Additionally, the prevalence of raised fasting blood glucose is higher in breast cancer compared to control population. Previous studies suggested that prediabetes and diabetes, as the results of peripheral insulin resistance and dysfunctional insulin secretion, were risk factors of breast cancer in women [31, 32]. Insulin resistance is not only the reason for diabetes, but also a potentially key role of metabolic syndrome [33]. Therefore, correcting insulin resistance plays an important role in preventing both metabolic syndrome and breast cancer.

Metabolic syndrome, defined as a cluster of metabolic risk factors occur together in human body, is identified as a risk factor for breast cancer [8, 10-12]. Our study shows that the prevalence of metabolic syndrome was 32.6% in breast cancer and 18.2% in control population. Meanwhile, more metabolic syndrome components were present in breast cancer compared to control population. Although more metabolic syndrome and its components were present in breast cancer patients, many control population had metabolic syndrome and its components, especially those who were obese or preobese, they are of great risk of future cardiovascular disease. There are several reasons explaining the high prevalence of metabolic syndrome and its components. Above all, people have less physical activity due to the modern life pace has changed. Besides, dietary intake has changed a lot because of the economy has developed, more fat and calorie are taken, thus more people become overweight. Thus, it is suggested that the lifestyle behaviors modification would result in a decrease in metabolic syndrome and its components [34-36], however, a lifestyle with low-fat, low-calorie, appropriate intensity exercise and weight control would be good for decreasing in metabolic syndrome and its components [34].

To our knowledge, this is the largest sample study of metabolic syndrome among breast cancer patients and control population in China. Our finding provides the prevalence of metabolic syndrome and its components in breast cancer and control population, and suggests that metabolic syndrome may be a risk factor for breast cancer development. We would like to state several limitations of our study. The participants recruited here were subject to selection bias as there were all female and not selected at random from the whole population. Furthermore, there were several cofactors that may influence the results that can't be evaluated due to the limitation of data, such as prescribed medication using, cigarette smoking and alcohol using. Additionally, due to the fact that it would take a long duration of time for the biological mechanism of metabolic syndrome to affect the development of breast cancer, prospective study should be conducted to identify the relationship between metabolic syndrome and breast cancer in further research. Finally, we haven't obtained follow-up data about prognosis due to limited time period. In further study, we would like to research the influence of metabolic syndrome in the treatment and prognosis of breast cancer.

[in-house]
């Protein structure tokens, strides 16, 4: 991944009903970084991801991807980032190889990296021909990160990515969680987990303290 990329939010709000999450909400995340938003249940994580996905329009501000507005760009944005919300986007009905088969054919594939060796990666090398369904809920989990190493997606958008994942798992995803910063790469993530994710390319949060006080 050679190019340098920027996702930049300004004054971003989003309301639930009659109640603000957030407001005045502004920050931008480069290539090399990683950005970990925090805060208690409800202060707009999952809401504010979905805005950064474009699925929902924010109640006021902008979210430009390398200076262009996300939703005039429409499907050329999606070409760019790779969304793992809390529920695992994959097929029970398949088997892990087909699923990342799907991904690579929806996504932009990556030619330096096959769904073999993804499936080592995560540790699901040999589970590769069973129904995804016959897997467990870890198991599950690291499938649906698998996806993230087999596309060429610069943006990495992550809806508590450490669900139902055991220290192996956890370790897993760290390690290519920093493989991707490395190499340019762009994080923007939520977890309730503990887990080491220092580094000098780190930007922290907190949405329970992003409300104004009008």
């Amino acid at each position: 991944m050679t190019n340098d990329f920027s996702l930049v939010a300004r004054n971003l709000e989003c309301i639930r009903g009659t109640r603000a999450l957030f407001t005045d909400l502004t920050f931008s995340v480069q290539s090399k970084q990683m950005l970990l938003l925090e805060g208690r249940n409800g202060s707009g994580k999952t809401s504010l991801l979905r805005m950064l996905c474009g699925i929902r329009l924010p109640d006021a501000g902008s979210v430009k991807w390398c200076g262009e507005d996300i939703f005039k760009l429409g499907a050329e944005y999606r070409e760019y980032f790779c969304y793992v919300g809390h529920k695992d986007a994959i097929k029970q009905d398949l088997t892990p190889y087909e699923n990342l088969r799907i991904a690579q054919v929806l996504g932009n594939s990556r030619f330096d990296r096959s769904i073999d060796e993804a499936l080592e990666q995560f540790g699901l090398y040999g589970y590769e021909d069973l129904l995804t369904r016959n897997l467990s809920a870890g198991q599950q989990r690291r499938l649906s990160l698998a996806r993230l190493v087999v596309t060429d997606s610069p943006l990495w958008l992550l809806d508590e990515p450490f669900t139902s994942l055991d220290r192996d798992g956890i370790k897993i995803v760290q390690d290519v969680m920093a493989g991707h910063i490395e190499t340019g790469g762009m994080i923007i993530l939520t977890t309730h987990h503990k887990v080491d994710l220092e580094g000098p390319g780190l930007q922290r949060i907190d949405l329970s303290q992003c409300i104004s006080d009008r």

Conclusions

In conclusion, our study shows a high prevalence of metabolic syndrome in Chinese breast cancer patients, and BMI is closely associated with metabolic syndrome. Our study results indicate that metabolic syndrome and its components are present to a greater degree in Chinese breast cancer women compared to control population, metabolic syndrome is closely related with breast cancer regardless of the menopausal status. Therefore, we believe that our results support the screening of metabolic syndrome in breast cancer. Besides, we suggest that appropriate prevention and active treatment of metabolic syndrome and its components should be considered in the management of breast cancer patients.

Acknowledgements

We would like to thank all participants, the Breast Cancer Center and Physical Examination Center of Chongqing for their contributions that have made this study possible.

Contributors

YTW, XL, BA, ZX, LR, LQK: Conception (LQK), design, data collection, data analysis, interpretation of results, manuscript writing (YTW) and editing (LQK), approval of final version. CXZ, HW, YLS, HRC, HL, HYL, KNW: Data collection, interpretation of results, approval of final version. LQK is the guarantor of this work and had full access to all the data in the study and takes responsibility for the integrity of the data and the accuracy of the data analysis.

Funding

This study was funded by Graduate Student's Science Innovation Project of Chongqing (CYS16124) and National Natural Science Foundation of China (NSFC) (81372851).

Ethical Approval

This study was approved by the Administration Ethics Committee and conducted in accordance with the Principles of Helsinki Declaration.

Competing Interests

The authors have declared that no competing interest exists.

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Author contact

Corresponding address Corresponding author: Ling-quan Kong, e-mail: huihuikpcom, Department of Endocrine and Breast Surgery, the First Affiliated Hospital of Chongqing Medical University, No.1 You Yi Rd., Chongqing 400016, China.


Received 2017-9-24
Accepted 2017-11-10
Published 2018-1-1